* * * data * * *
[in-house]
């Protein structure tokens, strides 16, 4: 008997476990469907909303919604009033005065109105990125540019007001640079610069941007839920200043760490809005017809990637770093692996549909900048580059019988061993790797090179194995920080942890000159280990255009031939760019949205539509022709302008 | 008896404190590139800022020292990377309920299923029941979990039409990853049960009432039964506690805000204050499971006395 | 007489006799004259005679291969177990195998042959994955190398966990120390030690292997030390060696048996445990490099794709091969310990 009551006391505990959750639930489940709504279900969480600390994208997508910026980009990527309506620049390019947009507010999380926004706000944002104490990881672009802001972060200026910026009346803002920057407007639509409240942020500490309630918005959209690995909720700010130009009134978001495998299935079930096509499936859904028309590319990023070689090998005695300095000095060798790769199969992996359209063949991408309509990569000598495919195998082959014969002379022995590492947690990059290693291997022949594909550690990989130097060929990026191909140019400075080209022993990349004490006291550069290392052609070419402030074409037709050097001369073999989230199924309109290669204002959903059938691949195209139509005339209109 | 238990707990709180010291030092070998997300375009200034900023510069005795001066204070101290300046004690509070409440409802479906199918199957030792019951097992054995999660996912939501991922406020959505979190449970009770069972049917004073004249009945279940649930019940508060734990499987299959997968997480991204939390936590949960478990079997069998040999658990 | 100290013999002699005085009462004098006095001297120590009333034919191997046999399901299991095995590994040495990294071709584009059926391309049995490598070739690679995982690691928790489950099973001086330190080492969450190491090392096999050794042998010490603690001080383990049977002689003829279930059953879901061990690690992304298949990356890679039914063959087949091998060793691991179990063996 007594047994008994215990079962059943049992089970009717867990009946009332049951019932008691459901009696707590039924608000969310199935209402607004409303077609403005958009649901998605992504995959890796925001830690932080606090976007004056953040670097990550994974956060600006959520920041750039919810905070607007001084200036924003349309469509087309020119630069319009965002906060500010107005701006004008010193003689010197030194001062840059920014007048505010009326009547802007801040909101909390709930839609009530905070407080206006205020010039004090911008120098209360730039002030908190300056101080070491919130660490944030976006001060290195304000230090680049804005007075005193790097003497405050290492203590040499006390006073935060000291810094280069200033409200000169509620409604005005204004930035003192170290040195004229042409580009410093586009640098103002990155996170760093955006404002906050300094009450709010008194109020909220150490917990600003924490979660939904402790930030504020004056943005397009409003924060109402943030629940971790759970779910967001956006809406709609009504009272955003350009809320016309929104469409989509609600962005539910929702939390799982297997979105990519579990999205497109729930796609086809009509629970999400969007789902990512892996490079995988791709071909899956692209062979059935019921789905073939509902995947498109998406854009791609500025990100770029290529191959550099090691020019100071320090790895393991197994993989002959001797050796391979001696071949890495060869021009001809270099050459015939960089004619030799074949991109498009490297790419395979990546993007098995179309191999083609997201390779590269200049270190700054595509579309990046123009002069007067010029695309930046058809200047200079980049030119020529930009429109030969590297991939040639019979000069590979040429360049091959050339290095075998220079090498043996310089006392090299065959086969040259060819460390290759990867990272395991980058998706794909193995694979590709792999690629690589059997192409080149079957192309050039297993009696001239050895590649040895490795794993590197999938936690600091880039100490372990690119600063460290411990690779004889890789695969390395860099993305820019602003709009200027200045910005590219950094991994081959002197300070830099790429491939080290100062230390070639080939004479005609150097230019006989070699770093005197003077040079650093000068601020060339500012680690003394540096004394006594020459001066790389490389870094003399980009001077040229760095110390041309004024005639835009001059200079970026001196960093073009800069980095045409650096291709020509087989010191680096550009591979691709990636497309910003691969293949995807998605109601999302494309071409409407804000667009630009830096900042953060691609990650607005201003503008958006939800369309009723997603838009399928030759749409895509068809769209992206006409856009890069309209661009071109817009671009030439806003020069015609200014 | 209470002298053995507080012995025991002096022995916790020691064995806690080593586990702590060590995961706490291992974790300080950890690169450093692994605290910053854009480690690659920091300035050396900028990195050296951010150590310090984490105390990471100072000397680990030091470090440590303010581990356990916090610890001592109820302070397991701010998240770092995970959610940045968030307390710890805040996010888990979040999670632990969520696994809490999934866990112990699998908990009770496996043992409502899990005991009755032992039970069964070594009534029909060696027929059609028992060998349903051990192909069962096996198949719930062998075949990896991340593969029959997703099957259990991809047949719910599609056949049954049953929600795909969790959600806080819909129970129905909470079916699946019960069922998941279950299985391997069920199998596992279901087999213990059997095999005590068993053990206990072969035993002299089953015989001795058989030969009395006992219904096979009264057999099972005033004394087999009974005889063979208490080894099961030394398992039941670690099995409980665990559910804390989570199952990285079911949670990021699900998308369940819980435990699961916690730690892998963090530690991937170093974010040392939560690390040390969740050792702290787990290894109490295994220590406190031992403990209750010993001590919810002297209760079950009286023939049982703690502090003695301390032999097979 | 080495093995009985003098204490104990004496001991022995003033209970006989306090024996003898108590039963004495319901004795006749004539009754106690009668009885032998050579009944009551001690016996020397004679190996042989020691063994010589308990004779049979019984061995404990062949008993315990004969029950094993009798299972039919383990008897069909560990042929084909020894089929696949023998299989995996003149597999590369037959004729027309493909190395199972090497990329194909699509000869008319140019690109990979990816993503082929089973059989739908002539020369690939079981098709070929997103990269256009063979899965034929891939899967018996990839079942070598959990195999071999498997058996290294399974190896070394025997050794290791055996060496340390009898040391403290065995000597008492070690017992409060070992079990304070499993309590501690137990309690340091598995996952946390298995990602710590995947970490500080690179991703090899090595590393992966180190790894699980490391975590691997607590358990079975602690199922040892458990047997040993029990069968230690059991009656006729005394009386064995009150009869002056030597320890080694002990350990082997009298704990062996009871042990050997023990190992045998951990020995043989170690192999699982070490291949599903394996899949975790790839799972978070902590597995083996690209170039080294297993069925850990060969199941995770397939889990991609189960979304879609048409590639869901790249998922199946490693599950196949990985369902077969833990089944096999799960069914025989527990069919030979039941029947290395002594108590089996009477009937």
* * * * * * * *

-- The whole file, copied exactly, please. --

[in-house]
């Protein structure tokens, strides 16, 4: 008997476990469907909303919604009033005065109105990125540019007001640079610069941007839920200043760490809005017809990637770093692996549909900048580059019988061993790797090179194995920080942890000159280990255009031939760019949205539509022709302008 | 008896404190590139800022020292990377309920299923029941979990039409990853049960009432039964506690805000204050499971006395 | 007489006799004259005679291969177990195998042959994955190398966990120390030690292997030390060696048996445990490099794709091969310990 009551006391505990959750639930489940709504279900969480600390994208997508910026980009990527309506620049390019947009507010999380926004706000944002104490990881672009802001972060200026910026009346803002920057407007639509409240942020500490309630918005959209690995909720700010130009009134978001495998299935079930096509499936859904028309590319990023070689090998005695300095000095060798790769199969992996359209063949991408309509990569000598495919195998082959014969002379022995590492947690990059290693291997022949594909550690990989130097060929990026191909140019400075080209022993990349004490006291550069290392052609070419402030074409037709050097001369073999989230199924309109290669204002959903059938691949195209139509005339209109 | 238990707990709180010291030092070998997300375009200034900023510069005795001066204070101290300046004690509070409440409802479906199918199957030792019951097992054995999660996912939501991922406020959505979190449970009770069972049917004073004249009945279940649930019940508060734990499987299959997968997480991204939390936590949960478990079997069998040999658990 | 100290013999002699005085009462004098006095001297120590009333034919191997046999399901299991095995590994040495990294071709584009059926391309049995490598070739690679995982690691928790489950099973001086330190080492969450190491090392096999050794042998010490603690001080383990049977002689003829279930059953879901061990690690992304298949990356890679039914063959087949091998060793691991179990063996 007594047994008994215990079962059943049992089970009717867990009946009332049951019932008691459901009696707590039924608000969310199935209402607004409303077609403005958009649901998605992504995959890796925001830690932080606090976007004056953040670097990550994974956060600006959520920041750039919810905070607007001084200036924003349309469509087309020119630069319009965002906060500010107005701006004008010193003689010197030194001062840059920014007048505010009326009547802007801040909101909390709930839609009530905070407080206006205020010039004090911008120098209360730039002030908190300056101080070491919130660490944030976006001060290195304000230090680049804005007075005193790097003497405050290492203590040499006390006073935060000291810094280069200033409200000169509620409604005005204004930035003192170290040195004229042409580009410093586009640098103002990155996170760093955006404002906050300094009450709010008194109020909220150490917990600003924490979660939904402790930030504020004056943005397009409003924060109402943030629940971790759970779910967001956006809406709609009504009272955003350009809320016309929104469409989509609600962005539910929702939390799982297997979105990519579990999205497109729930796609086809009509629970999400969007789902990512892996490079995988791709071909899956692209062979059935019921789905073939509902995947498109998406854009791609500025990100770029290529191959550099090691020019100071320090790895393991197994993989002959001797050796391979001696071949890495060869021009001809270099050459015939960089004619030799074949991109498009490297790419395979990546993007098995179309191999083609997201390779590269200049270190700054595509579309990046123009002069007067010029695309930046058809200047200079980049030119020529930009429109030969590297991939040639019979000069590979040429360049091959050339290095075998220079090498043996310089006392090299065959086969040259060819460390290759990867990272395991980058998706794909193995694979590709792999690629690589059997192409080149079957192309050039297993009696001239050895590649040895490795794993590197999938936690600091880039100490372990690119600063460290411990690779004889890789695969390395860099993305820019602003709009200027200045910005590219950094991994081959002197300070830099790429491939080290100062230390070639080939004479005609150097230019006989070699770093005197003077040079650093000068601020060339500012680690003394540096004394006594020459001066790389490389870094003399980009001077040229760095110390041309004024005639835009001059200079970026001196960093073009800069980095045409650096291709020509087989010191680096550009591979691709990636497309910003691969293949995807998605109601999302494309071409409407804000667009630009830096900042953060691609990650607005201003503008958006939800369309009723997603838009399928030759749409895509068809769209992206006409856009890069309209661009071109817009671009030439806003020069015609200014 | 209470002298053995507080012995025991002096022995916790020691064995806690080593586990702590060590995961706490291992974790300080950890690169450093692994605290910053854009480690690659920091300035050396900028990195050296951010150590310090984490105390990471100072000397680990030091470090440590303010581990356990916090610890001592109820302070397991701010998240770092995970959610940045968030307390710890805040996010888990979040999670632990969520696994809490999934866990112990699998908990009770496996043992409502899990005991009755032992039970069964070594009534029909060696027929059609028992060998349903051990192909069962096996198949719930062998075949990896991340593969029959997703099957259990991809047949719910599609056949049954049953929600795909969790959600806080819909129970129905909470079916699946019960069922998941279950299985391997069920199998596992279901087999213990059997095999005590068993053990206990072969035993002299089953015989001795058989030969009395006992219904096979009264057999099972005033004394087999009974005889063979208490080894099961030394398992039941670690099995409980665990559910804390989570199952990285079911949670990021699900998308369940819980435990699961916690730690892998963090530690991937170093974010040392939560690390040390969740050792702290787990290894109490295994220590406190031992403990209750010993001590919810002297209760079950009286023939049982703690502090003695301390032999097979 | 080495093995009985003098204490104990004496001991022995003033209970006989306090024996003898108590039963004495319901004795006749004539009754106690009668009885032998050579009944009551001690016996020397004679190996042989020691063994010589308990004779049979019984061995404990062949008993315990004969029950094993009798299972039919383990008897069909560990042929084909020894089929696949023998299989995996003149597999590369037959004729027309493909190395199972090497990329194909699509000869008319140019690109990979990816993503082929089973059989739908002539020369690939079981098709070929997103990269256009063979899965034929891939899967018996990839079942070598959990195999071999498997058996290294399974190896070394025997050794290791055996060496340390009898040391403290065995000597008492070690017992409060070992079990304070499993309590501690137990309690340091598995996952946390298995990602710590995947970490500080690179991703090899090595590393992966180190790894699980490391975590691997607590358990079975602690199922040892458990047997040993029990069968230690059991009656006729005394009386064995009150009869002056030597320890080694002990350990082997009298704990062996009871042990050997023990190992045998951990020995043989170690192999699982070490291949599903394996899949975790790839799972978070902590597995083996690209170039080294297993069925850990060969199941995770397939889990991609189960979304879609048409590639869901790249998922199946490693599950196949990985369902077969833990089944096999799960069914025989527990069919030979039941029947290395002594108590089996009477009937």